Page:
Every so often part of the federal government does the right thing in an immigration-related case and it should be reported along with its massive failures (e.g., the southern border).
This is a case involving a small user of H-1B workers (two or three a year) in Ohio that wanted to hire a global supply manager from outside the U.S. ERICO International Corp. sought an H-1B worker even though at least one U.S. worker was available who appeared to be qualified for the job.
DoL staff rejected the application on the grounds that an unnamed job candidate, either a citizen or a green card holder, had the needed credentials and should have been considered and was not, according to a LAW360 article.
The employer appealed to one of those obscure appeals tribunals in the immigration business, the Labor Department’s Board of Alien Labor Certification Appeals (BALCA). The panel ruled that the employer, in a case in which the citizen applicant appeared to have the right credentials, should have interviewed him, which it did not do. So the would-be employer lost the case.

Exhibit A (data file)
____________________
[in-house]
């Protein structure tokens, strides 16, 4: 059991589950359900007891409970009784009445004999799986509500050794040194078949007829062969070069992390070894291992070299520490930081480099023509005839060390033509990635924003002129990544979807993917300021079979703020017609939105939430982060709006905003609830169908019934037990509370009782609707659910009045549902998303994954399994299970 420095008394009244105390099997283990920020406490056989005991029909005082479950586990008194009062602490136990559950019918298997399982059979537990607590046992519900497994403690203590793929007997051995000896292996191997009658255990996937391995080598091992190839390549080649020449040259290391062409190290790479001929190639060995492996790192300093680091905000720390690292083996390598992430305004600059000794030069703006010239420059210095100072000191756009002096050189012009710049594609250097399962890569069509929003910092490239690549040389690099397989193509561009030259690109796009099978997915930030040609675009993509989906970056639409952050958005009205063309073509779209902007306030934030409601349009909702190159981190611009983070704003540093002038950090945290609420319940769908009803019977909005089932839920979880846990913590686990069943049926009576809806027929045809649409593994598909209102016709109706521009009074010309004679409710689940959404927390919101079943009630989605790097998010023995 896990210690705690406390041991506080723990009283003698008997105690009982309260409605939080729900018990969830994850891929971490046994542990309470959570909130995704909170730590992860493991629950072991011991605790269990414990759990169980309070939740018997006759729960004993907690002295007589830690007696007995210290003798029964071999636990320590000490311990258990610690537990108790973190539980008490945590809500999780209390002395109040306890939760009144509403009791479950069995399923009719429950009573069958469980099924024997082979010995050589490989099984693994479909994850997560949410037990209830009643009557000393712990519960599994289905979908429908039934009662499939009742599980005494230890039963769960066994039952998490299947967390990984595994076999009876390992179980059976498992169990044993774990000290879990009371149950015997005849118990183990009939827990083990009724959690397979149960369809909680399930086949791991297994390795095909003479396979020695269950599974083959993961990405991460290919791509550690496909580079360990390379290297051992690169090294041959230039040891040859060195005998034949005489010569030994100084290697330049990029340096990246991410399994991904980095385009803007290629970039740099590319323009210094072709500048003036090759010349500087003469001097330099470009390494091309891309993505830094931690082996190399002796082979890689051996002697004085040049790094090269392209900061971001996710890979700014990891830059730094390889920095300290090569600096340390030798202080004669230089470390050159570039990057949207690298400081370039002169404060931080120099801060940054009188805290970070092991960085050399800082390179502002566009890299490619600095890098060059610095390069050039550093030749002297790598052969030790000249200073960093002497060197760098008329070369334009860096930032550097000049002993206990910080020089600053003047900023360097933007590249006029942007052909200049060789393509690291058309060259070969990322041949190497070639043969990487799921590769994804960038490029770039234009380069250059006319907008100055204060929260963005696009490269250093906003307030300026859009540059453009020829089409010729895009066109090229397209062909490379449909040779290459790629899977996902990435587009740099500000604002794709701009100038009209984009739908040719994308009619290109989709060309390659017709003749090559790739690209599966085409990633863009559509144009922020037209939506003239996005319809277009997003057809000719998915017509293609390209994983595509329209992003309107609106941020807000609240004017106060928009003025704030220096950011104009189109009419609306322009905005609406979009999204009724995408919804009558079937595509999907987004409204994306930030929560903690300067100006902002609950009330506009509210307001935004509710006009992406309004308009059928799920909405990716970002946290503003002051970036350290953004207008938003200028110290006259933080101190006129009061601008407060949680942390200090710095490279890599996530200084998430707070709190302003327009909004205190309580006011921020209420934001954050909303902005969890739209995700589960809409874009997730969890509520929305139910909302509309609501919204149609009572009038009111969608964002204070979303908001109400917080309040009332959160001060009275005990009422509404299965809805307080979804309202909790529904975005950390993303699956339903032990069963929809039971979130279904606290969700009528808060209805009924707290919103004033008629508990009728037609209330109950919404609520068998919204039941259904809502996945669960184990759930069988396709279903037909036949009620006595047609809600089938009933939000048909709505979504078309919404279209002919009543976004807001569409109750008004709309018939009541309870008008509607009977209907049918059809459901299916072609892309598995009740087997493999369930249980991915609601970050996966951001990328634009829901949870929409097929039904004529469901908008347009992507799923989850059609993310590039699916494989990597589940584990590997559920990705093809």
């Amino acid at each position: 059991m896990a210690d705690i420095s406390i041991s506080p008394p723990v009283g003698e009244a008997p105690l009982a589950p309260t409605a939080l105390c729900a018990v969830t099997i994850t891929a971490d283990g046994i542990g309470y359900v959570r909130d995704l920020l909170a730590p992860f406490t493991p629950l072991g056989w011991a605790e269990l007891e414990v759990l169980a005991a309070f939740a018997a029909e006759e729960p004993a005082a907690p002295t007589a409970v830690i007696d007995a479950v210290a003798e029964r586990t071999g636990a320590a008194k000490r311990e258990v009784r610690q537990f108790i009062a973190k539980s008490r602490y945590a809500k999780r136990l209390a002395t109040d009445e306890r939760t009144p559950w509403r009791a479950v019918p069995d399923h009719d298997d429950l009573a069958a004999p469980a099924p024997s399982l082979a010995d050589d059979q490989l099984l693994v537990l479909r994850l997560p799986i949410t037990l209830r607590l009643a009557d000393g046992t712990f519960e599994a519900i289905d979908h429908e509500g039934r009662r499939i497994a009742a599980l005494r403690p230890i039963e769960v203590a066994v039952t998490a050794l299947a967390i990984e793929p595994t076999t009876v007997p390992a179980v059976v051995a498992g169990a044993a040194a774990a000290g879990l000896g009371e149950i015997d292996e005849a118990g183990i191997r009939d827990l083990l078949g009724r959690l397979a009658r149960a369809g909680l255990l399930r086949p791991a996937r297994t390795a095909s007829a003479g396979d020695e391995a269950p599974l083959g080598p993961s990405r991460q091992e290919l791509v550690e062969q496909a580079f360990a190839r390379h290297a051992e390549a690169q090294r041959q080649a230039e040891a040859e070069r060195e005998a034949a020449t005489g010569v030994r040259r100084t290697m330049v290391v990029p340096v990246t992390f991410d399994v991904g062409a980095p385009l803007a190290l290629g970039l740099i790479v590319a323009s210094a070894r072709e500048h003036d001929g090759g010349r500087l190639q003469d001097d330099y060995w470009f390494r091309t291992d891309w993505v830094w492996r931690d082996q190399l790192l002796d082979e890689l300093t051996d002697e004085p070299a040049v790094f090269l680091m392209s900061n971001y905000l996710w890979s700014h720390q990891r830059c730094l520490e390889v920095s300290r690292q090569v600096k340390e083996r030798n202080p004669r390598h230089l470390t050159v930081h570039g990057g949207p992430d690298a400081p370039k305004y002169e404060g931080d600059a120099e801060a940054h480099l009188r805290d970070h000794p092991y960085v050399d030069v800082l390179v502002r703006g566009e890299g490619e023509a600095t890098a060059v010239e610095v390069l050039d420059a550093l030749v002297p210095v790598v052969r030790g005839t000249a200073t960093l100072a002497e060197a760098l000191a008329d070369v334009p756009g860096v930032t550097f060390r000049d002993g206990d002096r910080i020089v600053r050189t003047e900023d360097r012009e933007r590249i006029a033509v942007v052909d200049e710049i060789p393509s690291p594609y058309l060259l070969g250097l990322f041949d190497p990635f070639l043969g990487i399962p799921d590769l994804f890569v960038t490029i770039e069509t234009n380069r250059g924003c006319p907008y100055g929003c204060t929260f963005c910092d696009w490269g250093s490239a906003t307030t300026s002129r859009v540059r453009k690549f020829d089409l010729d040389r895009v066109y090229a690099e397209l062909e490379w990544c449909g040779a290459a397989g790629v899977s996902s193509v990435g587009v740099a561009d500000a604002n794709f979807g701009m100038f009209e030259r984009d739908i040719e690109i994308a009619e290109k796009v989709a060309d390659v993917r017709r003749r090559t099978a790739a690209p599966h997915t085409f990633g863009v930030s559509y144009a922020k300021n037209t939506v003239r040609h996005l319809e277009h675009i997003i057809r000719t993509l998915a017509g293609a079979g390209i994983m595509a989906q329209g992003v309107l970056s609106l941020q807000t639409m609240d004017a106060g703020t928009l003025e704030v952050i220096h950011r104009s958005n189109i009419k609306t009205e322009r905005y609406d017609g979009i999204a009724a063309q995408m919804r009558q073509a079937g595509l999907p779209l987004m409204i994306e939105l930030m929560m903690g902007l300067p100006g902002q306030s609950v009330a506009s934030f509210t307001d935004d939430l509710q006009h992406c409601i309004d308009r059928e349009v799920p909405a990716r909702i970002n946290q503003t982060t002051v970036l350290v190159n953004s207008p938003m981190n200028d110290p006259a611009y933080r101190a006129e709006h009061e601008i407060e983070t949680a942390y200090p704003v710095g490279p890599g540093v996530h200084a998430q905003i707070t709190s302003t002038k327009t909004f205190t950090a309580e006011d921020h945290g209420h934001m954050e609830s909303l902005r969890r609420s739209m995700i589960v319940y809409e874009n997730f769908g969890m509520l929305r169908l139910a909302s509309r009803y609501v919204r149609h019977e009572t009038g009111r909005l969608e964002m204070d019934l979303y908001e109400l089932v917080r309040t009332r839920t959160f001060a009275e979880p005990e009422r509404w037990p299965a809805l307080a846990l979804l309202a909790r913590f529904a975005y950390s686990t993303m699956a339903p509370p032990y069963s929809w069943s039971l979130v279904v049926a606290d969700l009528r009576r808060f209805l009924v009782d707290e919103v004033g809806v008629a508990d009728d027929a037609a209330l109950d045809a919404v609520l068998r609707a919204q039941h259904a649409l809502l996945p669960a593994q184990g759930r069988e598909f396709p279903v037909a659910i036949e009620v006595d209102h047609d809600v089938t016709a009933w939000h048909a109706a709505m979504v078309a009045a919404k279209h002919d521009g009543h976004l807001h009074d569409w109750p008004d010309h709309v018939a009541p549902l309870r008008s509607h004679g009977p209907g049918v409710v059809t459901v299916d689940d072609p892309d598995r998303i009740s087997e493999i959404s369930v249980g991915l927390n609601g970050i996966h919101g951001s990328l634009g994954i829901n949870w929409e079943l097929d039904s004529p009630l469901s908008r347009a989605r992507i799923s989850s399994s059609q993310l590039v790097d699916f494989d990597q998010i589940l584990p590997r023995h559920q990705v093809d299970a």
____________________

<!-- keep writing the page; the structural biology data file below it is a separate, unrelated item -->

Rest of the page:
This kind of thing should happen more often and with larger-scale employers, but the government did the right thing in this particular instance.
Incidentally, the BALCA decision (2019-PER-00151) — unlike decisions of a comparable entity within USCIS, the Administrative Appeals Office — contains full disclosure of all involved.
We can thank these BALCA panel members for the decision, all ranking administrative law judges: Stephen R. Henley, Paul R. Almanza, and Carrie Bland. We know the name of the employer, the employer’s lawyer (Megan R. Naughton, Esq.), and the foreign worker who was not hired. That person is Vineetha Jayaram, presumably an Indian national.
As I read through the decision I did not see a single redaction, as one routinely encounters in AAO decisions, which contain none of the kinds of information noted above. AAO should be equally forthcoming, but is not.